Whether you are re-launching your career, making a career change or bringing in more business for your own venture, you simply must be “LinkedIn” these days. Use these tips to update your profile and get the most out of your LinkedIn experience.
Approach LinkedIn as a professional reconnecting with colleagues in the working world and finding ways to make a meaningful contribution. This tilt in attitude will help you enter with confidence instead of as someone who wants a job. Just as you are eager to expand your network, so are others. People will welcome your invitations to connect.
Sign up for a free LinkedIn account
First things first. A free account is all you need. You can decide after you’re using it regularly if you need the deluxe model and are willing to pay for it.
Turn off your Notification
Start by clicking on your picture icon on the bar at the top of the page. Go to Settings & Privacy, then scroll down to ” Share job changes, education changes, and work anniversaries from profile”. Change that setting to “No”. This is just while you’re getting set up. We want to prevent your network from being notified of every change you make as you update your profile as you build out your page. Once your profile is to your liking, go back and turn this notification to “Yes”. You’ll want to notify your network when you are adding a skill, a recommendation or a new position (!), but not right now while you are completing your profile and making edits. Build out your profile before you make lots of connections. Then start by connecting with people you know.
Create/Update your Profile
Now for the heavy lifting. Recruiters and hiring managers view your LinkedIn profile as the new version of the resume, and it could be the first thing they see – even before there is a job posting to respond to. So update your profile the right way – and do this before making connections – but know that your profile is an evolving creation that you will be editing regularly.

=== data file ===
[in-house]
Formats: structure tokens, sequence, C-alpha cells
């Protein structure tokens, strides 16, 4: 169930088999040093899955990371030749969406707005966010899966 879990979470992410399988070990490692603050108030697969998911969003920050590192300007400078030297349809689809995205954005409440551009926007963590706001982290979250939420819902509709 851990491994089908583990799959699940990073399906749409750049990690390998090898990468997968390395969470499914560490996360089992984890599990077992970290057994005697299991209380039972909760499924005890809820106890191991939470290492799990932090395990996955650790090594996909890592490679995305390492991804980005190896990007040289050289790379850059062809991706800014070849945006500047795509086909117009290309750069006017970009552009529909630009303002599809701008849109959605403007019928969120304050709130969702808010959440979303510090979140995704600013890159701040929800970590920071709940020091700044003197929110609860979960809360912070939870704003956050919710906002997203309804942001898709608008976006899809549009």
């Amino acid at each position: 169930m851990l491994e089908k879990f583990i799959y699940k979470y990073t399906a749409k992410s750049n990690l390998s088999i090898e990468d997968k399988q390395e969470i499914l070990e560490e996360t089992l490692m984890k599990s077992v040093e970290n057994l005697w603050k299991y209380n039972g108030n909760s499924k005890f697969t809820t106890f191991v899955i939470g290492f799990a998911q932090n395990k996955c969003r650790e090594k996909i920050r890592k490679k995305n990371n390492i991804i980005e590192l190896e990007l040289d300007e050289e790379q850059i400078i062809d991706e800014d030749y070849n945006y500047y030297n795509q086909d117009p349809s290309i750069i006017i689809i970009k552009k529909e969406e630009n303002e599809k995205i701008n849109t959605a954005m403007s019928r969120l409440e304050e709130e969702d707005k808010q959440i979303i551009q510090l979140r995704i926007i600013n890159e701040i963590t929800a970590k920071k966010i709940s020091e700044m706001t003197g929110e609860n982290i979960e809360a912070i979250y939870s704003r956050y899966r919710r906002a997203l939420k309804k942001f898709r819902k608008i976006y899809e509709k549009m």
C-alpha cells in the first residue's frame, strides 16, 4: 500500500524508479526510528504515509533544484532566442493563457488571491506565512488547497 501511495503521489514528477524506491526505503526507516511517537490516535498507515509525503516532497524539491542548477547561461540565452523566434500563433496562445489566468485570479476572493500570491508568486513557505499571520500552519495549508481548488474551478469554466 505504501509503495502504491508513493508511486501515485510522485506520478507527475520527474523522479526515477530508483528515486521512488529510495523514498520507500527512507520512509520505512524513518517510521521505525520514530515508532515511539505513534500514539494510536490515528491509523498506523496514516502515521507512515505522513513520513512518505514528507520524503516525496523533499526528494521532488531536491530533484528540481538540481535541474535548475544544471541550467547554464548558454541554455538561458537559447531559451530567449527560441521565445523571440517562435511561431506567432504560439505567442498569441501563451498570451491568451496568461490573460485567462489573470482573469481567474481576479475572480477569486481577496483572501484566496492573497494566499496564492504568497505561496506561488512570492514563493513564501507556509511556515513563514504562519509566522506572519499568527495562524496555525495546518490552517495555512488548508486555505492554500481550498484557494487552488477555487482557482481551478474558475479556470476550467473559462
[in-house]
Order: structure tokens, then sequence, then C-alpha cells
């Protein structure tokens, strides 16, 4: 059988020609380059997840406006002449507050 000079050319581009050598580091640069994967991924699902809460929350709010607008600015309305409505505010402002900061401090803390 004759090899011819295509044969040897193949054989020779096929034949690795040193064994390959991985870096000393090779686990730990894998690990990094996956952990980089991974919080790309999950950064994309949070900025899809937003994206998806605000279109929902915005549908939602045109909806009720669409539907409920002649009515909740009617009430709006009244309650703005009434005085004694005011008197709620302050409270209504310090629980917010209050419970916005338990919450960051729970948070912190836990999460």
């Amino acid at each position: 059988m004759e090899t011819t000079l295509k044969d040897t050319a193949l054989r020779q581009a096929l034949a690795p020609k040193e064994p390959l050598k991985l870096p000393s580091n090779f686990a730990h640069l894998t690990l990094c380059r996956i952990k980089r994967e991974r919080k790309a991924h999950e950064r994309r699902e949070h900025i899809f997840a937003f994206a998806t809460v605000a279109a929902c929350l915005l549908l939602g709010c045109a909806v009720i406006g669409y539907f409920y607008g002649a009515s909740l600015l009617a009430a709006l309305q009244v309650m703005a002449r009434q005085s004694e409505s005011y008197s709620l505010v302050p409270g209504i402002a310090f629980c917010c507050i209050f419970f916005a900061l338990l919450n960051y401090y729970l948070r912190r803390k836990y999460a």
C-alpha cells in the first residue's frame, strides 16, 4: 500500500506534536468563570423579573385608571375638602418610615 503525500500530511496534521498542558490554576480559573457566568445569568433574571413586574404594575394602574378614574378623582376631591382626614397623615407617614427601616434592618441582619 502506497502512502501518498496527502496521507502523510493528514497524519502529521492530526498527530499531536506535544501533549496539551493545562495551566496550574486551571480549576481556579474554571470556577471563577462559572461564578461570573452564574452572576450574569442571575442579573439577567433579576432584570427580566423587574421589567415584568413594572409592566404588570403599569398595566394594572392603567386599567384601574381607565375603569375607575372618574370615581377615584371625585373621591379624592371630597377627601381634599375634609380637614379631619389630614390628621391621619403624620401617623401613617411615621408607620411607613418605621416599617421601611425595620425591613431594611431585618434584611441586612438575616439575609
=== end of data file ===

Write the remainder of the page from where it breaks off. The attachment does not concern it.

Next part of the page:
Even a clown uses a professional photo! You are selling the image that will get you that job, whether it is for a data manager or a clown. A professional photo is important because you’ll be reconnecting with people from the past and with people who have just interviewed you and might need to be reminded of who you are. In fact, professional photos are so important that we make it a priority at The Back to Business Women’s Conference to have a professional photographer on-hand to take photos for everyone. If you need to get yours done, I urge you to spend the money to have it done professionally. This is an investment that is well worth it. There is data to show that profiles with pictures get a much higher percentage of looks and connection invitations.
The first thing people see after your name and photo is your headline. It is not just a job title — pack it with keywords to attract others to read your profile. It does not need to be your current position (or lack thereof) since that will appear again under Experience. It should be strong and personal but not too salesy. Some examples include:
- Experienced Project Manager with pharmaceutical industry experience
- Competitive Intelligence Professional who applies data analytics to enhance decision making
- Certified Professional Facilitator | Helping Teams to get from Chaos to Clarity
- or just pack your “title” with keywords that relate to the job you want and the skills you have. Here’s an example:
Talent Management | Leadership Development | Succession Planning | Diversity & Inclusion | Executive Coaching
Customize your profile URL to include your name by following these steps:
- Click on your profile in the left sidebar to edit your URL.
- Then click on the blue pencil icon next to the box that says “More”.
- Scroll all the way down to the “Contact Info” section of the pop-up box to select your own customized URL. Keep it as simple as possible.
- Then add your personalized LinkedIn URL to your resume and email closing when sending out professional correspondence.
Take a moment right now to look up keywords that are applicable to your field of interest if you haven’t already done this for your resume. Use LinkedIn profiles for people in your line of work and job descriptions to find several keywords they use and then be sure to use them in your summary. When you use keywords in many areas of your LinkedIn profile, recruiters have a better chance of finding you.
This is an essential place to tell readers who you are and what makes you great. Be creative with this – you want to stand out and show enthusiasm – but use those keywords here and keep it professional.